7. Lay Control over Religious Life
    • -Rome's international network of church offices that unified Europe was now falling apart
    • -collapse sped up by growing sense of regional identity, increasing competent local secular administration, and newly emerging nationalism
    • -benefice system (of the medieval church): promoted simony (selling of church positions to unqualified people; these people corrupted the church by taking money, not doing their jobs, and didn't care about religion)
    • -people protested financial and spiritual abuses of the medieval church (i.e. sale of indulgences)
    • -sale of indulgences drained away local revenues (profit/money)
    • -City governments also endowed preacherships to improve local religious life; positions supported by benefices (hiring of well-trained pastors)
    • -Magistrates restricted the growth of ecclesiastical properties and clerical privileges
    • -churches and monasteries were exempt from taxes and laws that affected others
    • -clergy didn't have to serve in the military, stand watch at city gates, do compulsory labor, etc.
    • -Governments grew tired of church interference; tried to end abuses (put clergy under tax codes)
  8. Martin Luther and the German Reformation (to 1525)
    • -late medieval Germany lacked political unity to enforce "national" religious reforms
    • -popular resentment of clerical immunities and ecclesiastial abuses spread among German cities and towns; unorganized "national" opposition to Rome formed
    • -Martin Luther was educated by the Brothers of the Common Life; attended University of Erfurt (learned teachings of William of Ockham and Gabriel Biel)
    • -Luther was about to study law, but entered the Order of the Hermits of Saint Augustine on July 17, 1505 (after thunderstorm)
  9. Justification By Faith Alone
    • -sola fide
    • -righteousness that God demands did not result from charitable acts and religious ceremonies; given to those who believe in and trust Jesus Christ as their perfect righteousness satisfying to God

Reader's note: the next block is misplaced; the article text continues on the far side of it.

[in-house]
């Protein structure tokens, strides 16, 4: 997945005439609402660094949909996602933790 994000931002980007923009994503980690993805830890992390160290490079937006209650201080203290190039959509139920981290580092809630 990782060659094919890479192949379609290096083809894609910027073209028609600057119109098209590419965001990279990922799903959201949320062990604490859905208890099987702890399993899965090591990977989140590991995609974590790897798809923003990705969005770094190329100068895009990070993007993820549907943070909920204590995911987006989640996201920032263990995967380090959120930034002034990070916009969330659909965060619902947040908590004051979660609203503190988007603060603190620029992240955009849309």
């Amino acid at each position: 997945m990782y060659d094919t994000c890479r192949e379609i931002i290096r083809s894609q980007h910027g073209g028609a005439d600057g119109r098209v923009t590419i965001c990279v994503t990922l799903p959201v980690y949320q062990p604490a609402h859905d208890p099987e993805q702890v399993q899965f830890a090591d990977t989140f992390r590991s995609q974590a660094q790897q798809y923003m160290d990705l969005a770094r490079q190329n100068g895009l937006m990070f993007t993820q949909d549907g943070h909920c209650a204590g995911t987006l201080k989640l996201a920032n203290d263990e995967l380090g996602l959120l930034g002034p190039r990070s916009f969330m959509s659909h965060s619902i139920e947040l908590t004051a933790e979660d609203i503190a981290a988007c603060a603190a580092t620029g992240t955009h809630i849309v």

• -medieval church taught that salvation was a combination of divine mercy and human good works
    • -Luther believed that faith w/o charitable service to one's neighbor was dead; question was not whether good works should be done, but how sould they be regarded
    • -unbiblical to treat works as contributing to one's eternal salvation; church's treatment of salvation left many Christians only counting their merits and demerits
    • -Luther taught that good works should occur over a lifetime; believers of faith already have God's perfect righteousness; service is ethical, not soteriological (saving work)
  10. The Attack on Indulgences
    • -indulgence: remission of the temporal penalty imposed on penitents by priests; could free a soul from Hell
    • -originally given to C rusaders; by late Middle Ages, indulgences became an aid to laypeople who didn't want to go to Hell
    • -Pope Clement VI proclaimed the existence of a "treasury of merit" (infinite reservoir of good works in church's possession) in 1343
    • -Pope Sixtus IV extended indulgences to the unrepented sins of all Christians in purgatory in 1476
    • - In 1517, Pope Leo X revived a Jubilee Indulgence (first issued by Pope Julius II) whose proceeds reubilt St. Peter's Basilica in Rome; indulgence promised forgiveness of all outstanding unrepented sins upon the completion of certain acts